There is a snap package of distrobuilder, and there is the option to compile it from source. If you compile from source, you can tinker at will.
Which one do you use?

Because if you are using the snap package, it is likely that it does not respect the /etc/apt/apt.conf.d/proxy.conf configuration. The snap package is using the classic confinement, that is why I mention likely.

Is your ubuntu.yaml based on these at ?

I’m using the Snap package (trying to minimize packages installed on the bare-metal machine hosting the containers. I wasn’t sure if distrobuilder would work inside a container, so figured the Snap package was the way to go.)

I’ve looked at several example .yaml files to get this far. As mentioned above, adding the cache to the url for the debootstrap step works.

I also determined that I need to add a sources.list to the repositories definition to update the one added during the source step.

Then, if I add this to my post-unpack action:

  echo 'Acquire::HTTP::Proxy "http://cache:3142";' >> /etc/apt/apt.conf.d/01proxy
  echo 'Acquire::HTTPS::Proxy "false";' >> /etc/apt/apt.conf.d/01proxy

then the cache does get used by the packages step. :+1:

I also added a post-package step to rm /etc/apt/apt.conf.d/01proxy.

So now I can make small adjustments to my .yaml file, run distrobuilder, and then examine the resulting rootfs much more quickly… and without wasting metered bandwidth.

compiling distrobuilder from sources is long and boring but it does not interfere with your system packages, you can setup it entirely as a standard user (but you have to run it with sudo)

I don’t think it could work inside a container, because you have to be root in the host, so it should not be able to work inside an unprivileged container. I had the same doubt when I touched distrobuilder for the first time.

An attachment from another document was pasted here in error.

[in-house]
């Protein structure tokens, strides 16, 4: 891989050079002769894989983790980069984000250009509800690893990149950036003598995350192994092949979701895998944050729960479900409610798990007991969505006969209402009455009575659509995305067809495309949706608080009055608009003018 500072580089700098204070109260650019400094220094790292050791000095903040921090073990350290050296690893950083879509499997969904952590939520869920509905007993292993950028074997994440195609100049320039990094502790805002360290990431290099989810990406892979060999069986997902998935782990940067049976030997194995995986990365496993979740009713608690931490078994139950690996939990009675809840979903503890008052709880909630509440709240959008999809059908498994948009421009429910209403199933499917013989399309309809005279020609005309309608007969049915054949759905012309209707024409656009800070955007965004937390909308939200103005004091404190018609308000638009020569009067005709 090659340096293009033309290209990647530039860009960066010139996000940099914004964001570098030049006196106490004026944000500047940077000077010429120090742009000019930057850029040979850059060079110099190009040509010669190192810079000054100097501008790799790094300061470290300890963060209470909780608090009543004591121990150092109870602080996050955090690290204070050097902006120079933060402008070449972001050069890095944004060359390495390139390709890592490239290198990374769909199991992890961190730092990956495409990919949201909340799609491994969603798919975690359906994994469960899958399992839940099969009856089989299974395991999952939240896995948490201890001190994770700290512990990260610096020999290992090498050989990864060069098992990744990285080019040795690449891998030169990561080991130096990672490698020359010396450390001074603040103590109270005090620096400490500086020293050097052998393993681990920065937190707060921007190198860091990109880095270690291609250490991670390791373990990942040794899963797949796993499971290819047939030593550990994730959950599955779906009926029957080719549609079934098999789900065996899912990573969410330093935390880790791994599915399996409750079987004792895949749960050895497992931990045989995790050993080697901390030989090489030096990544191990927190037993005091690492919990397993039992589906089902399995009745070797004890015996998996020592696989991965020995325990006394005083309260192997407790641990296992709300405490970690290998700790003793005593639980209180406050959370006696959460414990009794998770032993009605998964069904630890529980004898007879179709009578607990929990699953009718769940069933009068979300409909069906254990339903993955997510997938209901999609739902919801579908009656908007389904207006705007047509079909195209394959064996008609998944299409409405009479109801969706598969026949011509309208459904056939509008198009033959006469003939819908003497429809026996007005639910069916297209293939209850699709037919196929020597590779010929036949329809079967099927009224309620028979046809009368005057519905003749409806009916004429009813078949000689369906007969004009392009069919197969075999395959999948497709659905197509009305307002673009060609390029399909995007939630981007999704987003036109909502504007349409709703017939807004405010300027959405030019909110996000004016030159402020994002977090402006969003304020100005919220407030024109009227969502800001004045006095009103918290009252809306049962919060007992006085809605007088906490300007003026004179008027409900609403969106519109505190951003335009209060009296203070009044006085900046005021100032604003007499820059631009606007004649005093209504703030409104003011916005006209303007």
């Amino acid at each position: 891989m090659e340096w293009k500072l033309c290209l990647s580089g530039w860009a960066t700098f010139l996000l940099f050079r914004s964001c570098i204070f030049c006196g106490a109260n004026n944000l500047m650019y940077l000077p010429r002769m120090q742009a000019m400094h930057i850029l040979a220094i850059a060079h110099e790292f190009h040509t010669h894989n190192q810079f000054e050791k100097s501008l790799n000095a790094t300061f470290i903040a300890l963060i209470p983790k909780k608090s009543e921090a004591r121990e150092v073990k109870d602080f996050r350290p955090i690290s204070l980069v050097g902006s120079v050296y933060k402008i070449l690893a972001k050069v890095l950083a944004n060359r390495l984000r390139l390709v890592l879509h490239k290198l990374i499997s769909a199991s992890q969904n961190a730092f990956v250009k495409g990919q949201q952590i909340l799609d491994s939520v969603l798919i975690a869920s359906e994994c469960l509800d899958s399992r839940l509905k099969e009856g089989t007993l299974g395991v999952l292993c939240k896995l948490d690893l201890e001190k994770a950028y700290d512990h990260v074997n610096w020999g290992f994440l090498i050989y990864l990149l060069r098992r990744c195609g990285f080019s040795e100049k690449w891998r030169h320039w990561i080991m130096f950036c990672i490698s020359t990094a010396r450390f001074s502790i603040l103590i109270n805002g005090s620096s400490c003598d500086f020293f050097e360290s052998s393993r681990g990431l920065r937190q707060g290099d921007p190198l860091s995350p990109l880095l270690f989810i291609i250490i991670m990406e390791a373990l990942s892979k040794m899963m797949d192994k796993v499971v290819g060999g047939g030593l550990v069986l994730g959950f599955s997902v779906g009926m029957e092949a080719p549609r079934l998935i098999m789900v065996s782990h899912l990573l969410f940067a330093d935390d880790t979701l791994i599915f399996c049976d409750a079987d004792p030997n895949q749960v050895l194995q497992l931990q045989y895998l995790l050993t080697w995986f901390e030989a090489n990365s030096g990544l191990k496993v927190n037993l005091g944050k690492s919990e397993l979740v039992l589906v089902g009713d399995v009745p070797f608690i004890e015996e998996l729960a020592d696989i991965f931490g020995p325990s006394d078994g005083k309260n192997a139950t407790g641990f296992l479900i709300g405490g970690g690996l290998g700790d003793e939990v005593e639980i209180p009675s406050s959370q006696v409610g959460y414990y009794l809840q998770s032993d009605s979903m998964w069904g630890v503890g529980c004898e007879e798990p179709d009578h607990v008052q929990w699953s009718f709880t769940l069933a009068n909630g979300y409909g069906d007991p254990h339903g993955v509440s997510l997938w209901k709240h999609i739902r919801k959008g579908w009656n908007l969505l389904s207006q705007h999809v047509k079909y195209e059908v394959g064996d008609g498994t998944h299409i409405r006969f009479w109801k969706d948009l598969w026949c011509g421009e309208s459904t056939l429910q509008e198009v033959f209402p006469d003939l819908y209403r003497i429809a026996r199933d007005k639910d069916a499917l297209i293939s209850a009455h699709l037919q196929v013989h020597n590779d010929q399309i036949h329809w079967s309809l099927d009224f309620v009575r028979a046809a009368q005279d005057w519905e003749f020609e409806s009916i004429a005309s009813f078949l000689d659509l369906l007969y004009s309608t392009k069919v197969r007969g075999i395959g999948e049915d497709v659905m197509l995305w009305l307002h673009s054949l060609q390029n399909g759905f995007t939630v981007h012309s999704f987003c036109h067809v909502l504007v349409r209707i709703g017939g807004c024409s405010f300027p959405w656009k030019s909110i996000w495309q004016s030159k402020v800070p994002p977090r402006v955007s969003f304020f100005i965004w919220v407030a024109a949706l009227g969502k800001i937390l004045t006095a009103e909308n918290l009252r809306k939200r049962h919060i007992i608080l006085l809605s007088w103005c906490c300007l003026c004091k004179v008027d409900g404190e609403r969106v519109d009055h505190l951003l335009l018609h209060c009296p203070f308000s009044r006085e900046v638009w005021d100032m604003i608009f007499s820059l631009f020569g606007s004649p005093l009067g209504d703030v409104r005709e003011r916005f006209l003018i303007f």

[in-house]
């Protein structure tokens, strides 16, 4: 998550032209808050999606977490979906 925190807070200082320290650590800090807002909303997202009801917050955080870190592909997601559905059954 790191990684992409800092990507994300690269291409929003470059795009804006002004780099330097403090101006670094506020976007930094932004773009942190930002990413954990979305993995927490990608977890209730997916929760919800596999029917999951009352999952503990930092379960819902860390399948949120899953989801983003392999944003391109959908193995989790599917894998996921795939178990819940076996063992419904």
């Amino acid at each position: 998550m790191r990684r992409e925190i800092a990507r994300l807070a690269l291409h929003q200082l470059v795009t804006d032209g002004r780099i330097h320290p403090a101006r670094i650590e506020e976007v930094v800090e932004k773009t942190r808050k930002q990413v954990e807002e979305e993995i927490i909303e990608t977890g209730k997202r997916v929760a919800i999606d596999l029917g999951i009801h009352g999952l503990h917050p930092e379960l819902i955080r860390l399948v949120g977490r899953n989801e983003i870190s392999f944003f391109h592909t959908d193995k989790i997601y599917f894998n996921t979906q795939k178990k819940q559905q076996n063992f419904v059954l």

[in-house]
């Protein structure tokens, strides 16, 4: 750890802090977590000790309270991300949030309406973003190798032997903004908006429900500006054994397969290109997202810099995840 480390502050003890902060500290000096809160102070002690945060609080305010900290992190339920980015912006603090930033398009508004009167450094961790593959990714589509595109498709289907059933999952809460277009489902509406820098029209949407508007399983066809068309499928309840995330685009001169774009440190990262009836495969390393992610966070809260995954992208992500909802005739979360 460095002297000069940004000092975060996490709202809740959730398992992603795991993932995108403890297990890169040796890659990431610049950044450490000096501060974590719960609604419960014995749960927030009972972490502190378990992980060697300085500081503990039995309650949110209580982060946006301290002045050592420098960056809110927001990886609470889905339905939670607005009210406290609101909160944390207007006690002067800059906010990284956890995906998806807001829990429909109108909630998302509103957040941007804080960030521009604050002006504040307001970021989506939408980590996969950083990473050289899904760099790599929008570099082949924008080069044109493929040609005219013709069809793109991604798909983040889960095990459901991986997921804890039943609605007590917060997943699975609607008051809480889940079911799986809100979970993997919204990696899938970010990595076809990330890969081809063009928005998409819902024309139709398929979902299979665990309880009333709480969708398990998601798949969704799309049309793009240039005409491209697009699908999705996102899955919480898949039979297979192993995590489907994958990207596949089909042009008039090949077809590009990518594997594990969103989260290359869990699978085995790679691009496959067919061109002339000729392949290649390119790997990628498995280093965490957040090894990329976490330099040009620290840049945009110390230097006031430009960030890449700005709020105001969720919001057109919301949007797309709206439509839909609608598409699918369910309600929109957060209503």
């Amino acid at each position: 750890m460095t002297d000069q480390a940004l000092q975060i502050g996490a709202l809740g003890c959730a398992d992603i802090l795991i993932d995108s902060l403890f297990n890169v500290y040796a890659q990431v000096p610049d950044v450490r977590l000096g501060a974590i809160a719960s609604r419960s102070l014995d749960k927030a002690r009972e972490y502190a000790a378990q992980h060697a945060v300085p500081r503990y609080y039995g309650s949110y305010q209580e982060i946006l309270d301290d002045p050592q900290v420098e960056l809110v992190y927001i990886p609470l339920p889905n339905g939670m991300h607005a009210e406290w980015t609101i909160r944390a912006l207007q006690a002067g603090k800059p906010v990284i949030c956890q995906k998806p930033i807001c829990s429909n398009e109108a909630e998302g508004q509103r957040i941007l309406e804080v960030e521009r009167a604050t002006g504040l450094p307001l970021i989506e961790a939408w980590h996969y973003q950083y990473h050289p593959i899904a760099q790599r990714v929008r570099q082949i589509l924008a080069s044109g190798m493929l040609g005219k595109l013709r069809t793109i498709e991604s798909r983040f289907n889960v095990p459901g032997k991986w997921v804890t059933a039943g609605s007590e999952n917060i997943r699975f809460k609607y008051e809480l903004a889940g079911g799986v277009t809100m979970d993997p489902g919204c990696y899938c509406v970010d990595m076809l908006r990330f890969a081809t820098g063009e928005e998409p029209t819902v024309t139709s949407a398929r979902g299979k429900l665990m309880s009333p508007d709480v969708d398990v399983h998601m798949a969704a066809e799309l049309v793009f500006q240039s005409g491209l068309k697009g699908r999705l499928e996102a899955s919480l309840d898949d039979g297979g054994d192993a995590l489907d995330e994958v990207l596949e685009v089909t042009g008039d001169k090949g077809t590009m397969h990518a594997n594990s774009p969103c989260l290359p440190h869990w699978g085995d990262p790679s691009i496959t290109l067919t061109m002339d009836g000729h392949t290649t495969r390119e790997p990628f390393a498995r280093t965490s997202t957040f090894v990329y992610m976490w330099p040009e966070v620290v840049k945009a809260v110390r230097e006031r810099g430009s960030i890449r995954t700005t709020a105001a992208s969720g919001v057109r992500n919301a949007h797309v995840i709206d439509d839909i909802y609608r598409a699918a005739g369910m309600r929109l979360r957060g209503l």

The distrobuilder documentation is something like the doc of an internal tool, aimed at people ‘in the know’, that is, Ubuntu developers and distro packagers, definitely not a doc for new, naive beginners. It’s barely more than a collection of sample commands, there is no comprehensive presentation, and no specifications (but that’s pretty usual these days)

The issue with distrobuilder not being able to run in a container has to do with specific YAML files that require to use mknod. Such as to create an Ubuntu container image. Because you can create an Alpine container image with distrobuilder inside a LXD container.

The issue with mknod will probably get resolved soon according to LXD 3.13 has been released It might work already on Ubuntu host, if you have Linux 5.0 or newer?

Compiling distrobuilder should be easy. I wrote this, and also the distrobuilder project has the instructions.
Here is a full compilation walkthrough of distrobuilder, inside a LXD container.

lxc launch ubuntu:18.04 distrobuilder
lxc exec distrobuilder -- sudo --user ubuntu --login

Then, in the container.

sudo apt update
sudo apt install -y golang-go debootstrap rsync gpg squashfs-tools
go get -d -v
cd ~/go/src/

The generated binary is found at ~/go/bin/distrobuilder. It is a self-container binary, and can be copied to the host.

Thanks Simos. It’s good to know that building the latest distrobuilder is easy, and possible to do it in a container.

So far, the changes I mentioned above are working well to use my local apt cache. Unless anybody can provide a more “elegant” solution, I’ll assume this is good enough.